A substantial increase was seen in consistent condom use and last time condom use with all types of commercial partners. High level of condom use among FSWs in high HIV prevalent States is also suggested by United Nations General Assembly Special Session (UNGASS) report for 2010 [10] . The low condom use among regular partners may be due to the fact that there is a greater degree of trust, honesty and commitment with the spouse, boy friend, lover or living-in partner and the negotiation of using condom would be difficult with them [11] .

The exposure to intervention shows that uptake of services has increased significantly in R2 as compared to R1 but still there were more than 40 per cent of sampled sex workers not covered by the intervention. Of the three surveyed States, TN showed high programme coverage in terms of proportion of FSW receiving Avahan HIV prevention services. Decrease in exposure to Avahan and other interventions in AP is a matter of concern necessitating detailed investigation. One plausible reason of the low exposure reporting could be due to the difference in the branding of the intervention by different implementing partners in the State. Further investigation of the exposure data is required to understand the low level of reported coverage in case of AP.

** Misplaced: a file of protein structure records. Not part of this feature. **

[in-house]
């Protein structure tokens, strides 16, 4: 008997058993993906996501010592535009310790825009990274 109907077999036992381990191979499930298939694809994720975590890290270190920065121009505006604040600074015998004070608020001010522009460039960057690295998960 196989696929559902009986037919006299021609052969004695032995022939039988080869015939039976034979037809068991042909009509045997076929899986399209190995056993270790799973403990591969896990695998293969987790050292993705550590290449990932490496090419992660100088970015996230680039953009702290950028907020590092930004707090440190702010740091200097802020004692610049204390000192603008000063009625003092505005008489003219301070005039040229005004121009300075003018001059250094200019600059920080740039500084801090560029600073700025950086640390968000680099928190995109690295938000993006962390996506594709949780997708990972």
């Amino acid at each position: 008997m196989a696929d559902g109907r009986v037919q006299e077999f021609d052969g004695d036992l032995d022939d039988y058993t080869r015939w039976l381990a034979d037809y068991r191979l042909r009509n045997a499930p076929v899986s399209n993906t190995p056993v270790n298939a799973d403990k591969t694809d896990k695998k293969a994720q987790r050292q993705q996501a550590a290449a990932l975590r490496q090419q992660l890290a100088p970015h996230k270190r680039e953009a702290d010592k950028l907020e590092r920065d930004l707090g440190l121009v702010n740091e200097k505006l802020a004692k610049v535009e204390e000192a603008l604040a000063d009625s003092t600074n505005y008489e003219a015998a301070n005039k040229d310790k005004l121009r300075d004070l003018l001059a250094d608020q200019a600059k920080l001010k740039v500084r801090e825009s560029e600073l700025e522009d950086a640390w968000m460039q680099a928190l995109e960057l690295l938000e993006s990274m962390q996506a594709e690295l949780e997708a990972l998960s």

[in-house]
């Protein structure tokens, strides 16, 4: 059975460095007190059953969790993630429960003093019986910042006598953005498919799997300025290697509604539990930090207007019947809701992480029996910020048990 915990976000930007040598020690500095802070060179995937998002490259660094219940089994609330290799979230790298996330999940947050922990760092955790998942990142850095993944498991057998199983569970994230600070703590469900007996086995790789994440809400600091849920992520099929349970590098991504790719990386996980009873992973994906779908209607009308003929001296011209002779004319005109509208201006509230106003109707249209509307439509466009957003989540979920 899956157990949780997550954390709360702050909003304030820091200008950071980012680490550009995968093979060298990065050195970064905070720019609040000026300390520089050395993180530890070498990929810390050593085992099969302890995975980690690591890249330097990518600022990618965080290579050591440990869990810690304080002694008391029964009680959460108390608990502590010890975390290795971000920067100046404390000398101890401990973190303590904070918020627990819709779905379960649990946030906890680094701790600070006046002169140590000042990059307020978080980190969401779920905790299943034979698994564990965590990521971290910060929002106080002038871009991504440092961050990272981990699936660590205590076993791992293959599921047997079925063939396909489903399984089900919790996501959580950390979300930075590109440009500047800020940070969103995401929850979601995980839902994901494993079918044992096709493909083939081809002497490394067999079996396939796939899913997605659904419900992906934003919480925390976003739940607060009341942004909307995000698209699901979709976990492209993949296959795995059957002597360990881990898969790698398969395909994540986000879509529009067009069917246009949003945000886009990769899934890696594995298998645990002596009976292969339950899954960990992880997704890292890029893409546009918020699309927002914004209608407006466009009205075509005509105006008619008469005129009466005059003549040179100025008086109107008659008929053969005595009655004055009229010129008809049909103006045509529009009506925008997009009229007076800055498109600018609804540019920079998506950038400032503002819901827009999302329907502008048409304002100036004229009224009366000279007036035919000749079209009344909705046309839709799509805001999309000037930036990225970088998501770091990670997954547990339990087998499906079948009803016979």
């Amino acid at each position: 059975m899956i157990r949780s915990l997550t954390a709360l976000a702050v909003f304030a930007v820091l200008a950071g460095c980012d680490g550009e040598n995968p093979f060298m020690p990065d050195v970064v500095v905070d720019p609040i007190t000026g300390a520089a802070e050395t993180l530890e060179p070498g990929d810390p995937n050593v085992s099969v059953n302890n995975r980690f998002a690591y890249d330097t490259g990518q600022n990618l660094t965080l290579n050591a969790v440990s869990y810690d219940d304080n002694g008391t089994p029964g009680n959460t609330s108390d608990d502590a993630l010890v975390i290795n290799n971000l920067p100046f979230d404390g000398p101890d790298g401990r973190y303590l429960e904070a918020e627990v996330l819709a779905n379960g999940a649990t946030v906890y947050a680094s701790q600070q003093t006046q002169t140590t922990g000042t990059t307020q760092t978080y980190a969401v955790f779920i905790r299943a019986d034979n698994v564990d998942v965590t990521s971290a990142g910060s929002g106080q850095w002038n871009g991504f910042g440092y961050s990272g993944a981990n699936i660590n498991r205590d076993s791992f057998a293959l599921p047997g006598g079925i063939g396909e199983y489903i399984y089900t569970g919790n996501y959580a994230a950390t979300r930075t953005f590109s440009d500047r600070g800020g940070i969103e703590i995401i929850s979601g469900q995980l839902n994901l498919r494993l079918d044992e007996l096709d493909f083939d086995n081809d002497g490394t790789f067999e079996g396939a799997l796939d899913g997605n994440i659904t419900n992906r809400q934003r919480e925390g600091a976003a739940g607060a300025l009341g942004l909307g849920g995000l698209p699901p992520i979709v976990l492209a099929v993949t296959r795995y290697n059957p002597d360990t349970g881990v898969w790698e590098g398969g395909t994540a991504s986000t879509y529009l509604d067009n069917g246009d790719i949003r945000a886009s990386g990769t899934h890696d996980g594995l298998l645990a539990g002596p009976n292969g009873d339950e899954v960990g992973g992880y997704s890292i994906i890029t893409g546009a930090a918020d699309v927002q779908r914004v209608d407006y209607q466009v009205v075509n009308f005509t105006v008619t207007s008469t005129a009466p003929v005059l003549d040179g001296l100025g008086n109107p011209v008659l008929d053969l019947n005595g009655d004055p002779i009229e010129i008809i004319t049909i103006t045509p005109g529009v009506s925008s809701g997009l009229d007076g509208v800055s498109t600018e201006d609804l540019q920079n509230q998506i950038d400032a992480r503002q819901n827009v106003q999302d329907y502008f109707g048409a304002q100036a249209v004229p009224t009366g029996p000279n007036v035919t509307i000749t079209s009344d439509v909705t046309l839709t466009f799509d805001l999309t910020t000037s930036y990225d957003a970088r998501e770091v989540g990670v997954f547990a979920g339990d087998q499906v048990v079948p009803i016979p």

The aggregate level analysis on the pooled data of both rounds (R1 and R2) supports the argument that contact by peer educators/NGO staff, visiting Avahan programme clinics or receiving condoms from peer educators/NGO workers are likely to have increased consistent condom use among FSWs. Similar results were also seen in a study in Kenya which showed that peer-mediated interventions were associated with an increase in protected sex [12] . Association between Avahan interventions and condom use was also evident in TN, which was supported by evidence of increased programme coverage and condom use in the State. In AP, in spite of declined coverage by Avahan programme, there was an increase in reported condom use. Since there is a scope for scaling up of coverage in AP, further increase in condom use and decrease in STIs and HIV can be expected [13] . In MH, despite that Avahan has reached to only half of the sampled population, condom use rates were very high irrespective of their exposure to interventions. This might be due to intervention by any other NGO, external factors like socio-economic development and exposure to mass media, or biased responses or measurement error of exposure. Since Avahan interventions had not much effect on condom use with regular partners, interventions should be re-strategize to improve condom use with them.